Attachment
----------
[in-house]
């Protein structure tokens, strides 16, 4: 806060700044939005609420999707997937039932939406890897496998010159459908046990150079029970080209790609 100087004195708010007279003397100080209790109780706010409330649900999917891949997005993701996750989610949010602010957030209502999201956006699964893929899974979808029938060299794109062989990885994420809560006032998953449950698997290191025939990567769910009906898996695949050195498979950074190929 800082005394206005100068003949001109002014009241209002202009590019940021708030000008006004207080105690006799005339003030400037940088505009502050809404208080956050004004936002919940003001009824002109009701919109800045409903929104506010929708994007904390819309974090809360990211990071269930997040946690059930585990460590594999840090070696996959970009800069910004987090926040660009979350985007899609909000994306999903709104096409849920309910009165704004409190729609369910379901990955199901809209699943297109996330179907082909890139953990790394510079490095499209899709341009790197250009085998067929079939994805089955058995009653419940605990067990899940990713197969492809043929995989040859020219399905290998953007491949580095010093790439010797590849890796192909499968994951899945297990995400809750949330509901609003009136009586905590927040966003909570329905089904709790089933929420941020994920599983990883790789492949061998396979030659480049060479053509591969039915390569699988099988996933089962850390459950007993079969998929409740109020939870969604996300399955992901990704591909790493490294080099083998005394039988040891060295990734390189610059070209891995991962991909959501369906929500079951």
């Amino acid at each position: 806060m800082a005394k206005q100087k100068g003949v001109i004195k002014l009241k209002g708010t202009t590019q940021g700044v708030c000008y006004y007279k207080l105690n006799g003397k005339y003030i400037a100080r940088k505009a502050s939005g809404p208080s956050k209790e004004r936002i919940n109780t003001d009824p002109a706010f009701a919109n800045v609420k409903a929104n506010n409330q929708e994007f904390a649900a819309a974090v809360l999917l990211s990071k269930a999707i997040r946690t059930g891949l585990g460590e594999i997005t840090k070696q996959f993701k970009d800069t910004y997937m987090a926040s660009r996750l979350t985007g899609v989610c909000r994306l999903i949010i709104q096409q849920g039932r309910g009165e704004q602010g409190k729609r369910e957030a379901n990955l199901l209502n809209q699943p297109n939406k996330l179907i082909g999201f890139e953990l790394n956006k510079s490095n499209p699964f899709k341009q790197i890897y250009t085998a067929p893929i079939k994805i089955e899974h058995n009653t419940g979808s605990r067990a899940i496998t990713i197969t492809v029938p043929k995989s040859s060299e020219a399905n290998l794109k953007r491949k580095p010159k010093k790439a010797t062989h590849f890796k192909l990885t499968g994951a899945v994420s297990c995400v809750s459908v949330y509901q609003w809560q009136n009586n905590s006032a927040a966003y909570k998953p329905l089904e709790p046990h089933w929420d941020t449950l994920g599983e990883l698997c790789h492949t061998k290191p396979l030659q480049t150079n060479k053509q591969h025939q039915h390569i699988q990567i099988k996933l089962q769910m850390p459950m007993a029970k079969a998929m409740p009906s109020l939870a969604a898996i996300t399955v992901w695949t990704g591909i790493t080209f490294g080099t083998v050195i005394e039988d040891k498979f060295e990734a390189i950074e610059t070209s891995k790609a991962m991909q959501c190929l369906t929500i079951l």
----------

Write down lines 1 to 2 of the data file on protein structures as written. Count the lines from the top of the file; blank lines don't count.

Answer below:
[in-house]
């Protein structure tokens, strides 16, 4: 806060700044939005609420999707997937039932939406890897496998010159459908046990150079029970080209790609 100087004195708010007279003397100080209790109780706010409330649900999917891949997005993701996750989610949010602010957030209502999201956006699964893929899974979808029938060299794109062989990885994420809560006032998953449950698997290191025939990567769910009906898996695949050195498979950074190929 800082005394206005100068003949001109002014009241209002202009590019940021708030000008006004207080105690006799005339003030400037940088505009502050809404208080956050004004936002919940003001009824002109009701919109800045409903929104506010929708994007904390819309974090809360990211990071269930997040946690059930585990460590594999840090070696996959970009800069910004987090926040660009979350985007899609909000994306999903709104096409849920309910009165704004409190729609369910379901990955199901809209699943297109996330179907082909890139953990790394510079490095499209899709341009790197250009085998067929079939994805089955058995009653419940605990067990899940990713197969492809043929995989040859020219399905290998953007491949580095010093790439010797590849890796192909499968994951899945297990995400809750949330509901609003009136009586905590927040966003909570329905089904709790089933929420941020994920599983990883790789492949061998396979030659480049060479053509591969039915390569699988099988996933089962850390459950007993079969998929409740109020939870969604996300399955992901990704591909790493490294080099083998005394039988040891060295990734390189610059070209891995991962991909959501369906929500079951």